WASHINGTON -- While Sen. Marco Rubio may be among the most prominent faces of the immigration battle in Washington, there is another Cuban-American from Miami who has been almost as critical to guiding the contentious proposal through the perils of Capitol Hill.
His name is Leon Fresco.
But unlike Rubio and thousands of other Cuban Miamians, Fresco’s a Democrat.
The 1995 Miami Beach High School graduate who twice made it to the national championships in debate — the Miami Herald gave the then 17-year-old a Silver Knight award — is now New York Democratic Sen. Charles Schumer’s right-hand man on immigration and arguably the debate’s most critical cog whom few people know.
Fresco, now 35, led the brutal negotiating sessions, some of which lasted until 2 a.m., with staffers of the so-called “Gang of Eight” bipartisan Senate team. He orchestrated several of the most delicate compromises, including the final and most difficult agreement between labor and business interests, which allowed both Democrats and Republicans to claim victory.
And it was his hands on the keyboard drafting passages of the original, 844-page bill that the group ratified.
“He put in the longest of all the long hours,” said Chandler Morse, the immigration staff negotiator for Republican Sen. Jeff Flake of Arizona. “He was the one that everyone called.
“He was the one that the Republicans called when they were mad about how things were going,” Morse said. “And he was the one Democrats called when they were mad about how things were going. And in a two-party system, someone is always angry.”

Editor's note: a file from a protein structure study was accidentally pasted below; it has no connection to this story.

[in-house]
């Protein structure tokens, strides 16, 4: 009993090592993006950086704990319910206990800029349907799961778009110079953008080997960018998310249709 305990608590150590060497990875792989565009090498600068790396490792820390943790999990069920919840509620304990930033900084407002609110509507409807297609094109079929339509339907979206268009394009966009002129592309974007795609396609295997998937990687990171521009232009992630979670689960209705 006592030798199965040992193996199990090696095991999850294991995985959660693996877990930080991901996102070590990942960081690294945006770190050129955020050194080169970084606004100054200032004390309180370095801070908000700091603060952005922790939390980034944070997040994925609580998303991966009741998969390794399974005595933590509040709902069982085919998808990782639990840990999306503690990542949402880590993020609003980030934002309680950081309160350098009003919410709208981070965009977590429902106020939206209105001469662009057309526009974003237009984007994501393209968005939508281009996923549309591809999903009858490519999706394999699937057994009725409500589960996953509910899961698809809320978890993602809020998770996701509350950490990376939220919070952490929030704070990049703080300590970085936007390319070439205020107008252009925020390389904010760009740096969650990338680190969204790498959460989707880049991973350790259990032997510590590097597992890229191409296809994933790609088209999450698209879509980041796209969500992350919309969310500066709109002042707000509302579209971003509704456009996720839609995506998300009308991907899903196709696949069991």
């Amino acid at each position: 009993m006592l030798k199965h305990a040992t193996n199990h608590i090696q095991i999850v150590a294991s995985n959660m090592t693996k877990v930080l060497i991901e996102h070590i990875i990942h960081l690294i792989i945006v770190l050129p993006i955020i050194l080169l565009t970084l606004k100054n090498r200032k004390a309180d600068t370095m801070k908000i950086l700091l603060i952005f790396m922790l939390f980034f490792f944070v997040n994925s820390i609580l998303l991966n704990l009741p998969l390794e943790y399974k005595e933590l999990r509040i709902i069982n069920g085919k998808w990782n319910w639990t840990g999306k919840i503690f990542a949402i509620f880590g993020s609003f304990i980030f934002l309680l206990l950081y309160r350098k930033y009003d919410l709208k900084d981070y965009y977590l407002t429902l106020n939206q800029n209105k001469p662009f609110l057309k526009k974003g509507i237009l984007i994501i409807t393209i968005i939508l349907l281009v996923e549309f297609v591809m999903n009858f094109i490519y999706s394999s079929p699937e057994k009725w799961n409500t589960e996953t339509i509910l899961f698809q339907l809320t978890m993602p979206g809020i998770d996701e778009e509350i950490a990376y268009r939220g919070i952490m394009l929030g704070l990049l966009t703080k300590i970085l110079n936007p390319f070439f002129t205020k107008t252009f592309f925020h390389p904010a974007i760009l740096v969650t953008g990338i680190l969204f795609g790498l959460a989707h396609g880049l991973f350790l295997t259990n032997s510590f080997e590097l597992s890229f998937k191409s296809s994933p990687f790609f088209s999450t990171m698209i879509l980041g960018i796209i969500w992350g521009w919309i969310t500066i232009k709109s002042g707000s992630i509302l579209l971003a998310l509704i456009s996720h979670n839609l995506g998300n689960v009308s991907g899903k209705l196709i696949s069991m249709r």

As most often is the case in Washington, the most significant work on the deal happened behind closed doors, far from the cameras.
Senators gave their negotiators the principles to follow, a framework, compromises they could and could not accept, and then sent them off to find a solution on matters that have plagued the nation for decades.
The staffers, about 20 of them ranging in age from their late 20s to their mid-40s, had the daunting task of coming up with a new law of the land that likely would impact almost every aspect of American life, from who we let in the country to who we elect for office.
For Fresco, the charge was clear: Figure out a way. Find that sweet spot where everyone can get something they want, without conceding so much they can’t face their constituencies. Make a deal.
AT ‘THE DOME’
The group met daily from January to April in a room they dubbed “The Dome.”
Fresco set the group’s agenda. He pushed compromise, but he also established bright lines where he and other Democrats wouldn’t budge — such as refusing to raise a controversial 15,000-visa cap for foreign construction workers that builders and contractors find preposterously low. He led the daily disputes over border security provisions, business and labor demands, and establishing the criteria used to determine who among the 11 million here illegally would have the privilege of being able to apply for citizenship. He also wasn’t afraid to speak his mind when he felt he or his boss had been blindsided.
When Rubio released a statement on Easter Sunday calling talks of a deal premature after Schumer and Sen. Lindsey Graham, R-S.C., went on a media blitz touting an imminent agreement, a frustrated Fresco fired off an angry email to Enrique Gonzalez, Rubio’s immigration negotiator.